Binding corporate rules – Ecija

As international companies are slowing adopting BCRs, saving them time, money and resources, law firms had better ensure they are up to speed

Las Reglas Corporativas Vinculantes (Binding corporate rules) no son algo muy común para los despachos, dice Alejandro Touriño de Ecija. Sin embargo se está popularizando entre las empresas. Las ventajas son numerosas, particularmente por el ahorro de tiempo en procesar solicitudes de protección de datos en distintas jurisdicciones.

Binding corporate rules (BCRs) may not be something many firms have heard of, says Alejandro Touriño, a Madrid-based IT Partner at Ecija. BCRs are, however, coming onto their  radars as clients are slowly signing up. BP, eBay, Novo Nordisk, Citigroup and Intel, for example, have all signed-up over the past two years.
BCRs were established by the European Union Article 29 Working Party with the goal of allowing pan-European businesses to transfer personal data to their subsidiaries located outside the EU in compliance with the EU Data Protection Law. The rules, based on this EU Data Protection Law, have 19 countries currently participating, including Austria, Cyprus, Germany, Ireland Italy, Liechtenstein, Spain and the UK.
Touriño explains that, in practice, BCRs allow a company to identify a national data protection authority (DPA) – usually the jurisdiction where the European operations of the business are headquartered – with the authority then reviewing the standards of data protection within the company. “If the information authority believes the company meets the standards and safeguards and approves the BCRs, the company is then free to transfer data amongst its non-European businesses without having to reapply for any new international data transfer.”
BCRs, according to the EU Article 29 Working Party, make it possible for companies to “be in compliance with article 25 and 26 of the European Directive 95/46 for all flows of data…. harmonise the protection of personal data within a group…prevent the risks resulting from data transfers to third countries…avoid the need for a contract for each single transfer and provide an internal guide for employees with regards to the personal data management”.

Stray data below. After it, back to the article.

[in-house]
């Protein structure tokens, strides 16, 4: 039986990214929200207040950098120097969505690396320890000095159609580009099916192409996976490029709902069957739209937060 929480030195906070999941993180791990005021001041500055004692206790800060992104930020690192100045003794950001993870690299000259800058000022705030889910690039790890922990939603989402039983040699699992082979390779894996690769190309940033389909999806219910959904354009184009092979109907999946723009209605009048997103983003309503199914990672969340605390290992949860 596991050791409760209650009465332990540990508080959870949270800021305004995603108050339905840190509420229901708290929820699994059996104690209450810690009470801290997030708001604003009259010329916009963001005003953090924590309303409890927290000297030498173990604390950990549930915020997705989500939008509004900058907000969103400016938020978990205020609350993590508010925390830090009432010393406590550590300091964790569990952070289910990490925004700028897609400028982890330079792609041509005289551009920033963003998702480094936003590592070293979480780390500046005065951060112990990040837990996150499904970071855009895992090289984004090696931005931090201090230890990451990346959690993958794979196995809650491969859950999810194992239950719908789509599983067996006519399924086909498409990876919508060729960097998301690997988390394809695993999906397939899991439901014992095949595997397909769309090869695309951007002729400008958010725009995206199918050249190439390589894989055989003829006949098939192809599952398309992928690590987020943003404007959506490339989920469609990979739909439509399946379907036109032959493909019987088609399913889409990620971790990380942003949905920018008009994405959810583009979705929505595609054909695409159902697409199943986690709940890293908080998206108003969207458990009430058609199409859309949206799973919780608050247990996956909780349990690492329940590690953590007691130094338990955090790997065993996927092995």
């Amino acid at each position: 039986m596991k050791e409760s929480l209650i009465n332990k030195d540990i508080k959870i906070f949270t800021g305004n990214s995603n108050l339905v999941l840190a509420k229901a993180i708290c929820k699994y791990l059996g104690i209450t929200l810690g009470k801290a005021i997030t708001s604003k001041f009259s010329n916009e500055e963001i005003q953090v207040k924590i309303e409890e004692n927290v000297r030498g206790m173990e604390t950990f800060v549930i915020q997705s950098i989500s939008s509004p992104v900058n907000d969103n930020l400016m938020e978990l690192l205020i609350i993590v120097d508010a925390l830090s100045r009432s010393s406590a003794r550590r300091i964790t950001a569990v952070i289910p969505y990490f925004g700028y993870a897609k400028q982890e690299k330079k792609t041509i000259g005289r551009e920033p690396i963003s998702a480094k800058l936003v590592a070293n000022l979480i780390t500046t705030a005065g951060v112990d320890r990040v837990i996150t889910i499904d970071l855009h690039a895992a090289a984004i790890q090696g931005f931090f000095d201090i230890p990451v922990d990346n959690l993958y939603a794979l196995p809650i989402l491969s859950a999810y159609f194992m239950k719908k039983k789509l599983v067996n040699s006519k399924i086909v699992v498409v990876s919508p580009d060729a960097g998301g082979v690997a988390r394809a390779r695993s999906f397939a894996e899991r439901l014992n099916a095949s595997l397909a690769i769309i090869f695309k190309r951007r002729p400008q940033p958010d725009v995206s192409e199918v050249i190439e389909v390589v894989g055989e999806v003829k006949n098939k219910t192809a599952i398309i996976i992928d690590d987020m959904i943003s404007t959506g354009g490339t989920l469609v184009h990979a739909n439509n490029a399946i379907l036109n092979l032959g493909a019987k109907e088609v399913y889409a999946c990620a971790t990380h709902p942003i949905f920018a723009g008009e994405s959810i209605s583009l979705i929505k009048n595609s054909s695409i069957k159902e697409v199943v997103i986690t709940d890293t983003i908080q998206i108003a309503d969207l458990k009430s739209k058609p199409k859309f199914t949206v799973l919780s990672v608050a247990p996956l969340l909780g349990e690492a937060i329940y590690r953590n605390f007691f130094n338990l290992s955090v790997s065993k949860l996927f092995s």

Companies are, of course, required to monitor BCR compliance, but the idea is that once the structure is in place, a DPA needs only be contacted if substantial changes are made to the business that surpass the initial clearance. Regulation for any breaches remains in the jurisdiction of the DPA where the offence occurred.
In order to implement the BCRs, an EU company looking to transfer data to countries in Asia or Africa has to prove that a non-EU affiliated branch meets the same standards as the other entities in the EU business, says Touriño. As such, companies that already have high data protection standards across the globe should have no problems in gaining clearance for such transfers.
In this case, therefore, joining the BCRs could be a substantial advantage to companies in cloud computing; compliance could give clients confidence that their data is protected to the highest standards no matter where the servers are physically based in the world.
“The benefits of BCRs are that they are cost effective and save time and recourses in processing data protection requests in different jurisdictions; once clearance is granted a company does not need to go back to the DPA,” says Touriño. The main disadvantage is that the start-up process can be quite long, taking months from start to finish. The UK Information Commissioner’s Office (ICO), for instance, believes a straightforward application could take 12 months to conclude. The process is not easy but is definitively better for companies in the mid-long-term.
No Spanish companies have signed up to the BCR yet (although Spanish affiliates of other EU businesses are in the scheme) but Touriño says his firm is working for a number of clients looking to adopt the structure. The group of companies that have completed the BCR process remain small; the UK ICO has cleared 16 companies for compliance over the past seven years, including General Electric and Intel. However, Touriño believes that the scope of BCRs has the potential to be extended to include other aspects of corporate operations.
“The BCRs were established specifically for data protection, but the structure could easily be used as a wider instrument to help with any relevant corporate laws,” he says. “Banks could establish a BCR for global financial standards, for example, or companies could look to establish official global corporate governance or corporate social responsibility models sanctioned by regulators.”